So, what is Art about? Why do we do it? Some would say they make art to please themselves, some make it to please others, some to find expression for their observations and emotions and visual cognitions. Others for the fellowship (there’s nothing like trying to speak at a guild meeting to know just how much fellowship exists!). Personally, I love being able to learn new things and to feel like I have some expertise in making something.
There are many reasons for making art and one of the most powerful and, probably, the most ubiquitous is Education. Of course, sadly, art has often been misused in propaganda – is misused every day in advertisements cleverly produced to convince us of something. Somebody just said last night “why doesn’t the food look like that when we go to that restaurant?” But art can – must - be used for good. Therefore, I was very interested to read that the National Science foundation had actually awarded a large grant to an artist to make work to convince the public about the importance of the environment. Mary Miss and the Institute for Learning Innovation were given the money to explore “how art installations can shape the public discourses surrounding the science and engineering decisions that shape the city”. Mary Miss has made art about the environment for the past 40 years.
Sadly, the public at large, the man in the street, is not very interested in environmental issues . Despite the fact that all my neighbours complain about the heat and the lack of rainfall and ask me when I’m going to learn to do rain dances – I can’t convince any of them to use free heat from nature to dry their clothes, to stop watering grass and sweet gum trees, to turn off their a/c at night when the temperatures drop, to not leave the telly on all day, to recycle everything that can be recycled, to save up errands and just make one trip instead of 4, etc etc. They are not ready to make the changes necessary to reduce their reliance on gas and electricity. Furthermore, businesses are largely against making any of the changes necessary to decrease the pollution that is likely to be the cause of climate change because of the cost. (although some of the changes would actually save them money! for example, if they stop over-packaging: a small bottle of pills is packed in a box 4 times the size, therefore 4 trucks instead of one are necessary to deliver those pills to the store.)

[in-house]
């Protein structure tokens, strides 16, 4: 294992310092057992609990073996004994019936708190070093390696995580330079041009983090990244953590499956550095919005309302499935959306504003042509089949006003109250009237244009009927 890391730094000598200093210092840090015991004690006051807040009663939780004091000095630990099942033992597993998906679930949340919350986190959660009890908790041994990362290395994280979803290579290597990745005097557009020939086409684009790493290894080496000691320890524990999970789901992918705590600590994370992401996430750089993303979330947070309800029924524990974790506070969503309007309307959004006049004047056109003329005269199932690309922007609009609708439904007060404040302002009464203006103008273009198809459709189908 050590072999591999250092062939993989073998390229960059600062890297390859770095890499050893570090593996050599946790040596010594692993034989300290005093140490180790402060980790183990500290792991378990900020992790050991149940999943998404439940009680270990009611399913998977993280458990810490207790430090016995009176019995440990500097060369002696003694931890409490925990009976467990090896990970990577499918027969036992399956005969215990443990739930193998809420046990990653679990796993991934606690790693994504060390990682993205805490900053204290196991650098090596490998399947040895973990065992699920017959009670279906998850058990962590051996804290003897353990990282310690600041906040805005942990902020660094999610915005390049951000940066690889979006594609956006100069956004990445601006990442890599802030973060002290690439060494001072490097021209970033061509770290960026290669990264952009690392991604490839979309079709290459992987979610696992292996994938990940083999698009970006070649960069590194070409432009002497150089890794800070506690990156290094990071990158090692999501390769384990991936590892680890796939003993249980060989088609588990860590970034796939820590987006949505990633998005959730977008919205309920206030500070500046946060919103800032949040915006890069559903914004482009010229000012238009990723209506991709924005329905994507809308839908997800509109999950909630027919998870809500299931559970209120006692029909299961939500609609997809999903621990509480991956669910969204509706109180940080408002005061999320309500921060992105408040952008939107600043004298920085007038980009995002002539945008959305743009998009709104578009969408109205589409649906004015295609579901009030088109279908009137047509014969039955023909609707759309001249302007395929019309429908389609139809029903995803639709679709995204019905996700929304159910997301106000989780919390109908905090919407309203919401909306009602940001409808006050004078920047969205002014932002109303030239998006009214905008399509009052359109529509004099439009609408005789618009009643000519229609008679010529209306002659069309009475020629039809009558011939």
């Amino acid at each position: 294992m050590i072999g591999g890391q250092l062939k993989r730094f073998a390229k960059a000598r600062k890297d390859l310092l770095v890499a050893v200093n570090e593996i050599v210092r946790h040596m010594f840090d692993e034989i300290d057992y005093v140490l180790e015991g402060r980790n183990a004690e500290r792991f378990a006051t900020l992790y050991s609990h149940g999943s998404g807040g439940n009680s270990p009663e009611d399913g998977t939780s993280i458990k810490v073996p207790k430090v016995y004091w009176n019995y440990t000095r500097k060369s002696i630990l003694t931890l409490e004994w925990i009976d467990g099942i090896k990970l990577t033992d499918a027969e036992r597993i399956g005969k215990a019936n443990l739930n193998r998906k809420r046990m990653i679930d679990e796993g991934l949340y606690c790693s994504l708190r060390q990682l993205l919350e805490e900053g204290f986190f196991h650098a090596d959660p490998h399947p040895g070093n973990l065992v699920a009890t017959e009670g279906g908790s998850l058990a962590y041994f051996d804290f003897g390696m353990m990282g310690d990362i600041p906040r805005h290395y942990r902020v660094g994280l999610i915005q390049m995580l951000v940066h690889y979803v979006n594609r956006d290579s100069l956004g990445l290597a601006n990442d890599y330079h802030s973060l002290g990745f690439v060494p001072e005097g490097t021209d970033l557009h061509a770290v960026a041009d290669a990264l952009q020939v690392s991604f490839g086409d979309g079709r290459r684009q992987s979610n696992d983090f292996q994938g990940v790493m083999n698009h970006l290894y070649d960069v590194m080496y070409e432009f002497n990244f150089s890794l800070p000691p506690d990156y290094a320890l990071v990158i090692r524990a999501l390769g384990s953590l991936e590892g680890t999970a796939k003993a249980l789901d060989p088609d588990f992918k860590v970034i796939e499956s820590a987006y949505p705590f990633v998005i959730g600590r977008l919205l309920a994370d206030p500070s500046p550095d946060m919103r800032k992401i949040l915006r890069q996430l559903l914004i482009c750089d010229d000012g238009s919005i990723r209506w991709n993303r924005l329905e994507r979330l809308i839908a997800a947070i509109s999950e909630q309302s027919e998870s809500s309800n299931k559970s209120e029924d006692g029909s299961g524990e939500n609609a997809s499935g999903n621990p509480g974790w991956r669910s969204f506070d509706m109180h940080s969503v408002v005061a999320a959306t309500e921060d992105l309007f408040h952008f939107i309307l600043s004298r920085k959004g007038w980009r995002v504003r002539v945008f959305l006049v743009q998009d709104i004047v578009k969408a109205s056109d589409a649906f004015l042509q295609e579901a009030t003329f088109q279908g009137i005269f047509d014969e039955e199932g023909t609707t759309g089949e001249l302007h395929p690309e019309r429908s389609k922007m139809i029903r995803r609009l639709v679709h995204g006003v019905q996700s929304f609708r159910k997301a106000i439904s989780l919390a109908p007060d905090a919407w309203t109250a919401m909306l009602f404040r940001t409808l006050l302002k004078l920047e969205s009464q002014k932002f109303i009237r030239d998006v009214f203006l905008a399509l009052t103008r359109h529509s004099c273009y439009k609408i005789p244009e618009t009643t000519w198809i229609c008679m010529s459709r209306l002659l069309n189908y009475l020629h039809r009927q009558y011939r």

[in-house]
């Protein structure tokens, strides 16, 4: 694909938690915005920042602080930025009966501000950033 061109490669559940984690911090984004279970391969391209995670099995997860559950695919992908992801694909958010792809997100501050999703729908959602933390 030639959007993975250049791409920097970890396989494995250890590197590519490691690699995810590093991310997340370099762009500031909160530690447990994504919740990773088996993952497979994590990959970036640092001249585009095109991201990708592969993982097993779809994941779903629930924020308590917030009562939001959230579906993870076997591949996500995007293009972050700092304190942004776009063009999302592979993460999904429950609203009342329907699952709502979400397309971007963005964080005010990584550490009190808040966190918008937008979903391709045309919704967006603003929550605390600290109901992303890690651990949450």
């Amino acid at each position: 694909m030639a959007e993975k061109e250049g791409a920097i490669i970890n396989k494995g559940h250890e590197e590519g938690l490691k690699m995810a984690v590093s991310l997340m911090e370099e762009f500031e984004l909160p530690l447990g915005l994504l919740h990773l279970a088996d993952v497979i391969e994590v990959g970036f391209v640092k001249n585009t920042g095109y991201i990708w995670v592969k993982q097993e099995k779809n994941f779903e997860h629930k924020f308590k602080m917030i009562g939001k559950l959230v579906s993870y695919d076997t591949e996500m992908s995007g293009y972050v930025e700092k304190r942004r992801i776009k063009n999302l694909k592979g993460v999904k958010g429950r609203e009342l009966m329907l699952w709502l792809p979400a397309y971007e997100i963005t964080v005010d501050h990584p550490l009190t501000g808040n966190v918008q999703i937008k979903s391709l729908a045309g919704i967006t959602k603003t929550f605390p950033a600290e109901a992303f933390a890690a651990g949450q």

Climate researchers are faced with considerable political skepticism only parallel to that shown by the flat earthers of medieval times. Thomas Kuhn’s classical text The Structure of Scientific Revolutions (1962) discusses the history of scientific discovery focussing on what kinds of ideas were even thinkable at any given time? Kuhn researched the historical ways in which people could be convinced of the new scientific discoveries of those days. His main thesis was that new understanding in science is not, as one might expect, the result of the straightforward accumulation of facts, but rather from a set of changing intellectual circumstances and possibilities.
Mary Miss’ first art installation (Broadway 1000 steps) was actually designed as a scientific experiment: the hypothesis was “can art change people’s mind?” This was tested by making many observations of the site and the public as they passed by. That data is now being evaluated. Meanwhile Miss has installed a 3 year project at the Indianapolis Museum of Art: FLOW: Can You See the River?
Art rules! Art educates! Furthermore, we are now probably at a time in the history of the world when visual learning and stimulation is at its peak – we are constantly bombarded with visual images to convince us of this and that all day long – let us make Art Speak Out Loud! think about it….
And, if you have been, thanks for reading. Has anyone got instructions for the rain dance, by the way?
PS: the quilts shown are all mine and are titled, from top to bottom: Steelyard Frieze, Oh what lovely smoke!, Heavy Metal, and All That Glitters is Not Gold.